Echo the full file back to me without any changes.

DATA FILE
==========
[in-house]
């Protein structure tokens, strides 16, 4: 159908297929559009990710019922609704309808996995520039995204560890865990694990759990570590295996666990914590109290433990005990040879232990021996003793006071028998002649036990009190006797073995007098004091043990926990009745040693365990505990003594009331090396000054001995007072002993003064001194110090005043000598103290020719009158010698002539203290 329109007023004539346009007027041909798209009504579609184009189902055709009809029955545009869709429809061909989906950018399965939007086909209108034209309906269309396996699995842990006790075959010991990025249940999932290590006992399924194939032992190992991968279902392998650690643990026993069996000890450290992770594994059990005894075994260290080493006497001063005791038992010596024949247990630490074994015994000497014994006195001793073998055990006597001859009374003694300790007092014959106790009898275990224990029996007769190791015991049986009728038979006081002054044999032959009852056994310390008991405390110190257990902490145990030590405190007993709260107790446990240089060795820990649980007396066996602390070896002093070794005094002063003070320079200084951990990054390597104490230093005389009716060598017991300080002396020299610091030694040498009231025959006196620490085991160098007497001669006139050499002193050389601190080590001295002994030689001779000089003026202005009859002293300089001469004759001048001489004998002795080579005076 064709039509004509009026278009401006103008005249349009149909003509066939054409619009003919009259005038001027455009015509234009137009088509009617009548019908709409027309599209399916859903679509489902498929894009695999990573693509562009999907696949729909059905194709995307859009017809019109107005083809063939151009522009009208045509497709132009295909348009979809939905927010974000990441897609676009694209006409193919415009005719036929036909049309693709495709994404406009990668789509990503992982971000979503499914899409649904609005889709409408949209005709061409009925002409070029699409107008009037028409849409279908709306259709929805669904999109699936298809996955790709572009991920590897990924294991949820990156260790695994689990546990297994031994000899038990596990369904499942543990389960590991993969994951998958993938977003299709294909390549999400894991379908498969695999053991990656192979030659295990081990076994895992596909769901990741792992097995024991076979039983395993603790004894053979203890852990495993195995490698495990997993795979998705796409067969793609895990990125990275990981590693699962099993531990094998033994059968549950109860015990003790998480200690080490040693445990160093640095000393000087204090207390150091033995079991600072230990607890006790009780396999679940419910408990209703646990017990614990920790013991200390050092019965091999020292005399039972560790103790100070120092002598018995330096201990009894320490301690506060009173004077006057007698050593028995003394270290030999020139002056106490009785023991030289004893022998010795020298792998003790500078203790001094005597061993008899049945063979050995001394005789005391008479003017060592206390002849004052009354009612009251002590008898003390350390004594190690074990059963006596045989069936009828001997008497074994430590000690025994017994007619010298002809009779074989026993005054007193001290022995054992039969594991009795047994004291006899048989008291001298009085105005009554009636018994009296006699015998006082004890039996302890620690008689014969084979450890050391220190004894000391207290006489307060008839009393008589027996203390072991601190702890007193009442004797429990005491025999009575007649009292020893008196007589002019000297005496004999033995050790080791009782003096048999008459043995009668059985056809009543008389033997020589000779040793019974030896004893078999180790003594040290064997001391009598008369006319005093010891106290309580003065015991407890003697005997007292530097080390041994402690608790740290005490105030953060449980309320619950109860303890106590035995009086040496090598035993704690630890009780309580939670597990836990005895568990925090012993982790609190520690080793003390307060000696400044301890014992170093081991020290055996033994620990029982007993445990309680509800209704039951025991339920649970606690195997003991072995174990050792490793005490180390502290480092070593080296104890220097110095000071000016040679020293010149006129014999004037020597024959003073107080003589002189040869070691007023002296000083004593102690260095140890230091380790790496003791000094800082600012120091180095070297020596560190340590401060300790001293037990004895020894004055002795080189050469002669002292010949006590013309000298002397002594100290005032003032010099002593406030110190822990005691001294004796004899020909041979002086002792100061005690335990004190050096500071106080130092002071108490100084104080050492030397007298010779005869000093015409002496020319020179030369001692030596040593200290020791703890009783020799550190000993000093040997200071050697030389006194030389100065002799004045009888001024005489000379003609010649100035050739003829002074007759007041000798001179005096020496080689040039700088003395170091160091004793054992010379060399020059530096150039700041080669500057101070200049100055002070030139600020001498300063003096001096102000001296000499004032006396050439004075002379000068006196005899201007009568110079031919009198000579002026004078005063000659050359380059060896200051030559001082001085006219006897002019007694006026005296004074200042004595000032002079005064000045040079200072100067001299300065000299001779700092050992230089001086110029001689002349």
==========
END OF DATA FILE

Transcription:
[in-house]
């Protein structure tokens, strides 16, 4: 159908297929559009990710019922609704309808996995520039995204560890865990694990759990570590295996666990914590109290433990005990040879232990021996003793006071028998002649036990009190006797073995007098004091043990926990009745040693365990505990003594009331090396000054001995007072002993003064001194110090005043000598103290020719009158010698002539203290 329109007023004539346009007027041909798209009504579609184009189902055709009809029955545009869709429809061909989906950018399965939007086909209108034209309906269309396996699995842990006790075959010991990025249940999932290590006992399924194939032992190992991968279902392998650690643990026993069996000890450290992770594994059990005894075994260290080493006497001063005791038992010596024949247990630490074994015994000497014994006195001793073998055990006597001859009374003694300790007092014959106790009898275990224990029996007769190791015991049986009728038979006081002054044999032959009852056994310390008991405390110190257990902490145990030590405190007993709260107790446990240089060795820990649980007396066996602390070896002093070794005094002063003070320079200084951990990054390597104490230093005389009716060598017991300080002396020299610091030694040498009231025959006196620490085991160098007497001669006139050499002193050389601190080590001295002994030689001779000089003026202005009859002293300089001469004759001048001489004998002795080579005076 064709039509004509009026278009401006103008005249349009149909003509066939054409619009003919009259005038001027455009015509234009137009088509009617009548019908709409027309599209399916859903679509489902498929894009695999990573693509562009999907696949729909059905194709995307859009017809019109107005083809063939151009522009009208045509497709132009295909348009979809939905927010974000990441897609676009694209006409193919415009005719036929036909049309693709495709994404406009990668789509990503992982971000979503499914899409649904609005889709409408949209005709061409009925002409070029699409107008009037028409849409279908709306259709929805669904999109699936298809996955790709572009991920590897990924294991949820990156260790695994689990546990297994031994000899038990596990369904499942543990389960590991993969994951998958993938977003299709294909390549999400894991379908498969695999053991990656192979030659295990081990076994895992596909769901990741792992097995024991076979039983395993603790004894053979203890852990495993195995490698495990997993795979998705796409067969793609895990990125990275990981590693699962099993531990094998033994059968549950109860015990003790998480200690080490040693445990160093640095000393000087204090207390150091033995079991600072230990607890006790009780396999679940419910408990209703646990017990614990920790013991200390050092019965091999020292005399039972560790103790100070120092002598018995330096201990009894320490301690506060009173004077006057007698050593028995003394270290030999020139002056106490009785023991030289004893022998010795020298792998003790500078203790001094005597061993008899049945063979050995001394005789005391008479003017060592206390002849004052009354009612009251002590008898003390350390004594190690074990059963006596045989069936009828001997008497074994430590000690025994017994007619010298002809009779074989026993005054007193001290022995054992039969594991009795047994004291006899048989008291001298009085105005009554009636018994009296006699015998006082004890039996302890620690008689014969084979450890050391220190004894000391207290006489307060008839009393008589027996203390072991601190702890007193009442004797429990005491025999009575007649009292020893008196007589002019000297005496004999033995050790080791009782003096048999008459043995009668059985056809009543008389033997020589000779040793019974030896004893078999180790003594040290064997001391009598008369006319005093010891106290309580003065015991407890003697005997007292530097080390041994402690608790740290005490105030953060449980309320619950109860303890106590035995009086040496090598035993704690630890009780309580939670597990836990005895568990925090012993982790609190520690080793003390307060000696400044301890014992170093081991020290055996033994620990029982007993445990309680509800209704039951025991339920649970606690195997003991072995174990050792490793005490180390502290480092070593080296104890220097110095000071000016040679020293010149006129014999004037020597024959003073107080003589002189040869070691007023002296000083004593102690260095140890230091380790790496003791000094800082600012120091180095070297020596560190340590401060300790001293037990004895020894004055002795080189050469002669002292010949006590013309000298002397002594100290005032003032010099002593406030110190822990005691001294004796004899020909041979002086002792100061005690335990004190050096500071106080130092002071108490100084104080050492030397007298010779005869000093015409002496020319020179030369001692030596040593200290020791703890009783020799550190000993000093040997200071050697030389006194030389100065002799004045009888001024005489000379003609010649100035050739003829002074007759007041000798001179005096020496080689040039700088003395170091160091004793054992010379060399020059530096150039700041080669500057101070200049100055002070030139600020001498300063003096001096102000001296000499004032006396050439004075002379000068006196005899201007009568110079031919009198000579002026004078005063000659050359380059060896200051030559001082001085006219006897002019007694006026005296004074200042004595000032002079005064000045040079200072100067001299300065000299001779700092050992230089001086110029001689002349």